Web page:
18. Cortright DN, Szallasi A. Biochemical pharmacology of the vanilloid receptor TRPV1. An update. Eur J Biochem. 2004;271:1814–1819.
19. Petersen KL, Fields HL, Brennum J, et al.. Capsaicin
evoked pain and allodynia in post-herpetic neuralgia. Pain. 2000;88:125–133.
20. Facer P, Casula MA, Smith GD, et al.. Differential expression of the capsaicin
receptor TRPV1 and related novel receptors TRPV3, TRPV4 and TRPM8 in normal human tissues and changes in traumatic and diabetic neuropathy. BMC Neurol. 2007;7:11.
21. Wilder-Smith EP, Ong WY, Guo Y, et al.. Epidermal transient receptor potential vanilloid 1 in idiopathic small nerve fibre disease, diabetic neuropathy and healthy human subjects. Histopathology. 2007;51:674–680.
22. McCormack PL. Capsaicin
dermal patch: in non-diabetic peripheral neuropathic pain
. Drugs. 2010;70:1831–1842.
23. Bley KR. TRPV1 agonist approaches for pain management. In: Gomtsyan A, Faltynek CR, eds. Vanniloid Receptor TRPV1 in Drug Discovery. Hoboken, NJ: John Wiley & Sons, Inc; 2010:325–347.
24. Noto C, Pappagallo M, Szallasi A. NGX-4010
, a high-concentration capsaicin
dermal patch for lasting relief of peripheral neuropathic pain
. Curr Opin Investig Drugs. 2009;10:702–710.
25. Simpson DM, Estanislao L, Brown SJ, et al.. An open-label pilot study of high-concentration capsaicin
patch in painful HIV neuropathy. J Pain Symptom Manage. 2008;35:299–306.
26. Simpson DM, Brown S, Tobias J. Controlled trial of high-concentration capsaicin
patch for treatment of painful HIV neuropathy. Neurology. 2008;70:2305–2313.
27. Simpson DM, Gazda S, Brown S, et al.. Long-term safety of NGX-4010
, a high-concentration capsaicin
patch, in patients with peripheral neuropathic pain
. J Pain Symptom Manage. 2010;39:1053–1064.
28. Farrar JT, Young JP Jr, LaMoreaux L, et al.. Clinical importance of changes in chronic pain intensity measured on an 11-point numerical pain rating scale. Pain. 2001;94:149–158.
29. Schneider LS, Clark CM, Doody R, et al.. ADCS prevention instrument project: ADCS-clinicians' global impression of change scales (ADCS-CGIC), self-rated and study partner-rated versions. Alzheimer Dis Assoc Disord. 2006;20(4 suppl 3):S124–S138.
30. Melzack R. The short-form McGill pain questionnaire. Pain. 1987;30:191–197.
31. Ware JE Jr, Sherbourne CD. The MOS 36-item short-form health survey (SF-36). I. Conceptual framework and item selection. Med Care. 1992;30:473–483.
32. Ware JE, Kosinski M, Dewey JE. How to Score Version 2 of the SF-36 Health Survey (Standard and Acute Forms). Lincoln, RI: QualityMetric; 2000.
33. Backonja MM, Malan TP, Vanhove GF, et al.. C102/106 Study Group. NGX-4010
, a high-concentration capsaicin
patch, for the treatment of postherpetic neuralgia: a randomized, double-blind, controlled study with an open-label extension. Pain Med. 2010;11:600–608. E-pub: January 22, 2010.
34. Westlake WJ. Symmetrical confidence intervals for bioequivalence trials. Biometrics. 1976;32:741–744.
35. US Department of Health and Human Services. US Food and Drug Administration Center for Drug Evaluation and Research. Guidance for Industry: Statistical Approaches to Establishing Bioequivalence. Washington, DC: US Department of Health and Human Services, Food and Drug Administration Center for Drug Evaluation and Research, 2001. Available at: http://www.fda.gov/downloads/Drugs/GuidanceComplianceRegulatoryInformation/Guidances/ucm070244.pdf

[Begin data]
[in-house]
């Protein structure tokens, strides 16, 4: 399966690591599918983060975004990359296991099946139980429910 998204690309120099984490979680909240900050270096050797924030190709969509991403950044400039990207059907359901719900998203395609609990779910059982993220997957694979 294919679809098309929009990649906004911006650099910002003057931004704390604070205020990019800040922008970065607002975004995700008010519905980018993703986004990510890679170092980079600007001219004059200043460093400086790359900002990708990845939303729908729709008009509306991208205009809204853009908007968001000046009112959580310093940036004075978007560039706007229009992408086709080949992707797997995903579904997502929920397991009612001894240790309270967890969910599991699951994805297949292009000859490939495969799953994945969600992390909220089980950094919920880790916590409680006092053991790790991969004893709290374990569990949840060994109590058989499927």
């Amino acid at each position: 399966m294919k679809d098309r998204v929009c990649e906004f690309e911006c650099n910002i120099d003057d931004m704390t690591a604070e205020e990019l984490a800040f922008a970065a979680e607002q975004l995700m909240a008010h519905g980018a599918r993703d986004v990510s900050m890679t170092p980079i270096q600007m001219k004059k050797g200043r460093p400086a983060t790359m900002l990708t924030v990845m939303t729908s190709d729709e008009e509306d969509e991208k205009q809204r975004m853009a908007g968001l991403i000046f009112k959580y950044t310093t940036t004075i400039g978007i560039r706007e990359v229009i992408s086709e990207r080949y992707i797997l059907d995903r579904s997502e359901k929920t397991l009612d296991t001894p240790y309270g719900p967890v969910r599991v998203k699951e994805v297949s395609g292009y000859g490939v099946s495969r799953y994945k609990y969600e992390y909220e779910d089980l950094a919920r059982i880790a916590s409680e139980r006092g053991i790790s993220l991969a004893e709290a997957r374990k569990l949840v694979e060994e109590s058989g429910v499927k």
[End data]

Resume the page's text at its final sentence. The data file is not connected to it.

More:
. Accessed May 11, 2010.
36. Van Elteren PH. On the combination of independent two-sample tests of Wilcoxon. Bull Int Stat Inst. 1960;37:351–361.
37. Irving GA, Backonja M, Dunteman E, et al.. A multicenter, randomized, double-blind, controlled study of NGX-4010
, a high-concentration capsaicin
patch, for the treatment of postherpetic neuralgia. Pain Med. 2011;12:99–109; E-pub:Novemeber 18, 2010.
38. US Department of Health and Human Services. US Food and Drug Administration Center for Drug Evaluation and Research: Guidance for Industry: Skin Irritation and Sensitization Testing of Generic Transdermal Drug Products. Washington, DC: US Department of Health and Human Services, Food and Drug Administration Center for Drug Evaluation and Research, 1999. Available at: http://www.fda.gov/ohrms/dockets/98fr/990236Gd.pdf#search=%22HillTop%20Research%2C%20Inc.%20dermal%20irritation%22
. Accessed January 27, 2009.
39. Backonja M, Wallace MS, Blonsky ER, et al.. NGX-4010
, a high-concentration capsaicin
patch, for the treatment of postherpetic neuralgia: a randomised, double-blind study. Lancet Neurol. 2008;7:1106–1112; Erratum in: Lancet Neurol. 2009;8:31.
40. Dworkin RH, Turk DC, Farrar JT, et al.. Core outcome measures for chronic pain clinical trials: IMMPACT recommendations. Pain. 2005;113:9–19.
41. Haanpää M, Attal N, Backonja M, et al.. NeuPSIG guidelines on neuropathic pain
assessment. Pain. 2011;152:14–27.
42. Babbar S, Marier JF, Mouksassi MS, et al.. Pharmacokinetic analysis of capsaicin
after topical administration of a high-concentration capsaicin
patch to patients with peripheral neuropathic pain
. Ther Drug Monit. 2009;31:502–510.